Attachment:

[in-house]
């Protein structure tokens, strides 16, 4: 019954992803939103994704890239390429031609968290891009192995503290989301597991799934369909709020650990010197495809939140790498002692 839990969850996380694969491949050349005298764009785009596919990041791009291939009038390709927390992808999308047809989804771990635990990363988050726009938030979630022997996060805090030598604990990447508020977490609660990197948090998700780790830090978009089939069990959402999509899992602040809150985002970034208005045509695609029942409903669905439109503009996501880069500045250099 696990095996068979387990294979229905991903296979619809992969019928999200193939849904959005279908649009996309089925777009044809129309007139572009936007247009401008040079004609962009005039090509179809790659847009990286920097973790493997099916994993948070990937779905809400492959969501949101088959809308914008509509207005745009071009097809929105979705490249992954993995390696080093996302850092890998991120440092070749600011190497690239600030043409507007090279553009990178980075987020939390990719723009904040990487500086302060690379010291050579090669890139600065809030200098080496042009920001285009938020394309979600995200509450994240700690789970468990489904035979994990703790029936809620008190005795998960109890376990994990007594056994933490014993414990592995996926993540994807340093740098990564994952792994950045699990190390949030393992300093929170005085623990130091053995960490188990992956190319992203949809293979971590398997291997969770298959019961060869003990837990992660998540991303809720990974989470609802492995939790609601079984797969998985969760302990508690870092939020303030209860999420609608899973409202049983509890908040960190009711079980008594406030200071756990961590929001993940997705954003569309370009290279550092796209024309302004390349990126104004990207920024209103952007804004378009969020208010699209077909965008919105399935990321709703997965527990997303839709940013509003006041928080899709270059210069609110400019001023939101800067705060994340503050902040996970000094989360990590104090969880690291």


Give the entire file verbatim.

[in-house]
């Protein structure tokens, strides 16, 4: 019954992803939103994704890239390429031609968290891009192995503290989301597991799934369909709020650990010197495809939140790498002692 839990969850996380694969491949050349005298764009785009596919990041791009291939009038390709927390992808999308047809989804771990635990990363988050726009938030979630022997996060805090030598604990990447508020977490609660990197948090998700780790830090978009089939069990959402999509899992602040809150985002970034208005045509695609029942409903669905439109503009996501880069500045250099 696990095996068979387990294979229905991903296979619809992969019928999200193939849904959005279908649009996309089925777009044809129309007139572009936007247009401008040079004609962009005039090509179809790659847009990286920097973790493997099916994993948070990937779905809400492959969501949101088959809308914008509509207005745009071009097809929105979705490249992954993995390696080093996302850092890998991120440092070749600011190497690239600030043409507007090279553009990178980075987020939390990719723009904040990487500086302060690379010291050579090669890139600065809030200098080496042009920001285009938020394309979600995200509450994240700690789970468990489904035979994990703790029936809620008190005795998960109890376990994990007594056994933490014993414990592995996926993540994807340093740098990564994952792994950045699990190390949030393992300093929170005085623990130091053995960490188990992956190319992203949809293979971590398997291997969770298959019961060869003990837990992660998540991303809720990974989470609802492995939790609601079984797969998985969760302990508690870092939020303030209860999420609608899973409202049983509890908040960190009711079980008594406030200071756990961590929001993940997705954003569309370009290279550092796209024309302004390349990126104004990207920024209103952007804004378009969020208010699209077909965008919105399935990321709703997965527990997303839709940013509003006041928080899709270059210069609110400019001023939101800067705060994340503050902040996970000094989360990590104090969880690291």